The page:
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Judge: New pretrial release, detention rules stay

ALBUQUERQUE, N.M. — A federal judge on Thursday denied a request to block state court judges from using new pretrial release and detention rules that opponents say have decimated the local bail bonds industry and contributed to a rise in crime.

Senior U.S. District Judge Robert Junnell denied the motion for a preliminary injunction, which was requested as part of a lawsuit brought by local bondsman who are losing business, a defendant who was incarcerated for several days under the new rules and a handful of state senators.

The pretrial rules were issued by the state Supreme Court and went into effect across the state July 1. They call for defendants’ pretrial detention to be based on their threat to the community, and not their ability to afford a money bail.

“The public interest favors the preservation of lawfully-enacted constitutional amendments and court rules,” Junnell said in the order.

The judge said an injunction would “forbid New Mexico state courts from carefully considering the most effective means of assessing risk for pretrial release.”

Blair Dunn, an attorney for the plaintiffs, said he wasn’t surprised by the ruling, as preliminary injunctions can be difficult to obtain. But he said he’s still confident about the case going forward.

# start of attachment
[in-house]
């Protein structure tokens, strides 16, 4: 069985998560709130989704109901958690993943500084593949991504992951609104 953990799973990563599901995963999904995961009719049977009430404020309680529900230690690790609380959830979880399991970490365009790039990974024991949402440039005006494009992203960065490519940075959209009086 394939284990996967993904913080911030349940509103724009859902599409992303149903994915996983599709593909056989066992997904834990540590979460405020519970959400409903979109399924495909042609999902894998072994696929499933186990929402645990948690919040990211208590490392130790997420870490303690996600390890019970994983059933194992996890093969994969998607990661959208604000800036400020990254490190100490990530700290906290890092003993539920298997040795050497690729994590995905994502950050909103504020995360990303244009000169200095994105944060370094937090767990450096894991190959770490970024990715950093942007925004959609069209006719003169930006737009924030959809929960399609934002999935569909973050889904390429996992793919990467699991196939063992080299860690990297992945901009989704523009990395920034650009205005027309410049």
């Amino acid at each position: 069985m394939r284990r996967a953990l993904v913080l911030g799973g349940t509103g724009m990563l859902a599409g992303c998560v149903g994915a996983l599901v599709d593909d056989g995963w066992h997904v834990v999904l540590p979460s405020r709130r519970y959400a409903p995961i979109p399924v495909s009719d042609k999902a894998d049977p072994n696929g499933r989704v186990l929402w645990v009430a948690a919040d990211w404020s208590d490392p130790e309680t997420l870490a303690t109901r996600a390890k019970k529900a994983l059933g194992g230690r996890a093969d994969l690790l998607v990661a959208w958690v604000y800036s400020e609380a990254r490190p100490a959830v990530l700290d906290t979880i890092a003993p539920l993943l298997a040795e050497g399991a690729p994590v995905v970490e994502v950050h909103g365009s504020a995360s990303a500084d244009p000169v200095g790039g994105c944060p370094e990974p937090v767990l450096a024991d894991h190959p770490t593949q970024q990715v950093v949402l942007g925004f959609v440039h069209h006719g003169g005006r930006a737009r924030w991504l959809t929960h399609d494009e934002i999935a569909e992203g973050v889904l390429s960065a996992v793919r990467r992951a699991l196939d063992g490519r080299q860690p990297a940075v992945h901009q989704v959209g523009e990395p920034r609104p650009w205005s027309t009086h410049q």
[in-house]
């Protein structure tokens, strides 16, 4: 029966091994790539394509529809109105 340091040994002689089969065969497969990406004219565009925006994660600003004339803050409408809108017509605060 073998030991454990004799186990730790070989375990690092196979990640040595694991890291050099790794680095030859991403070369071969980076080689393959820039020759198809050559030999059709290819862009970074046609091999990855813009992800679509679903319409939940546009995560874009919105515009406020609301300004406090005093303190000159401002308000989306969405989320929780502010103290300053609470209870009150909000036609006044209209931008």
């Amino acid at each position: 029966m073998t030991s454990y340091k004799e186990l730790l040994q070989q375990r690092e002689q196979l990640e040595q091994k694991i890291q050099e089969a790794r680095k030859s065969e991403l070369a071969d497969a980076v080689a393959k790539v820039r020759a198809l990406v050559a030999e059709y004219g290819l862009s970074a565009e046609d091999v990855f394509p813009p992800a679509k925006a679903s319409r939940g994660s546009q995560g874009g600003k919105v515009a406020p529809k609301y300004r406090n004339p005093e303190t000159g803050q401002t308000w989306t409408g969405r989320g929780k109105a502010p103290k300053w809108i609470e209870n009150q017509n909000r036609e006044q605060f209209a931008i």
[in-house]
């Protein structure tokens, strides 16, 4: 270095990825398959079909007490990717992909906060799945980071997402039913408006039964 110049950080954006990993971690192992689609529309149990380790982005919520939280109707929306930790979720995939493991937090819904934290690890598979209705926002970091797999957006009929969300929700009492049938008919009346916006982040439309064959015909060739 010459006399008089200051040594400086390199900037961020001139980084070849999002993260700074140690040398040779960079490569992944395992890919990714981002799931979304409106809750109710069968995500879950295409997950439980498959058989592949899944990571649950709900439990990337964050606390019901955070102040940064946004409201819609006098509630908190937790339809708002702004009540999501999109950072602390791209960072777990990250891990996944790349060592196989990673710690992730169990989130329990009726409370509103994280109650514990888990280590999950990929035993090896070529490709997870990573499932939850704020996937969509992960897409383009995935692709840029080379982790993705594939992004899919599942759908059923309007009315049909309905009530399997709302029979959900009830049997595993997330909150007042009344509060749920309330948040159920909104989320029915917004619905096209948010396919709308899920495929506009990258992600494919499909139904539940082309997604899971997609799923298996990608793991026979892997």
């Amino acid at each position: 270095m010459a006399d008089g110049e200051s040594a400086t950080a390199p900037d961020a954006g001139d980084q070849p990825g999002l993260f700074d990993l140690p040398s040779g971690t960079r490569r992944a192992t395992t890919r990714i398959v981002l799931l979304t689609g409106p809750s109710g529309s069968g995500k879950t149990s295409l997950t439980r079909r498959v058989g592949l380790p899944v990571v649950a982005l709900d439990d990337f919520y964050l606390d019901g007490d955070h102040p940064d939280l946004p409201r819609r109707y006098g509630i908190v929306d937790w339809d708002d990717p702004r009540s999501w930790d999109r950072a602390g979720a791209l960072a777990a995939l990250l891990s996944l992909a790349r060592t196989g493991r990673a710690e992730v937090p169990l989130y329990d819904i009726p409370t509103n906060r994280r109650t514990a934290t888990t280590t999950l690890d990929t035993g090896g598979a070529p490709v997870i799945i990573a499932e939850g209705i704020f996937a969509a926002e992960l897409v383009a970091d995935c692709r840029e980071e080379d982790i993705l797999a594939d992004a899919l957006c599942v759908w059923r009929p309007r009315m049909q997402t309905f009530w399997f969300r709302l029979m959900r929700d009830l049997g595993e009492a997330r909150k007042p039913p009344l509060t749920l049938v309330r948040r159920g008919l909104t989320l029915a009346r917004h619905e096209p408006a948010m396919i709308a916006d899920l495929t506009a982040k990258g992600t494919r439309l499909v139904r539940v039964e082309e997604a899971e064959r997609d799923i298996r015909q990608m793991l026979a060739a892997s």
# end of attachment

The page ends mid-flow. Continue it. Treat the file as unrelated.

He said the new rules have led to many people to be released from jail on their own recognizance.

“The average citizen, if you walked up to them on the street and said ‘Do you feel safer in Albuquerque or anywhere in New Mexico after July 1,’ is going to tell you ‘No.,'” Dunn said. “Things are worse. Cars are being stolen. There’s a huge spike in crime.”

The defendants in the lawsuit, including judges and court officials, have filed a motion to dismiss the lawsuit.

“New Mexico courts can continue to release or detain defendants pretrial depending on the individual facts and circumstances of each case,” Artie Pepin, director of the Administrative Office of the Courts, said in a statement. “We expect a ruling soon on the pending motion to dismiss the lawsuit for failure to state a claim and hope for a similar ruling.”

Last November, voters approved an amendment to the state’s Constitution that allows judges to detain some inmates without bond until their trial if the defendant is shown to pose a threat to the community. The amendment also means that now defendants who are not shown to be a danger to the community or a flight risk are guaranteed that they won’t be jailed because they can’t afford to post bond.

Efforts to reform the state’s pretrial detention practices were jump started in 2014 as part of an Albuquerque case in which a defendant spent several years in jail until his case was dismissed before it went to trial.

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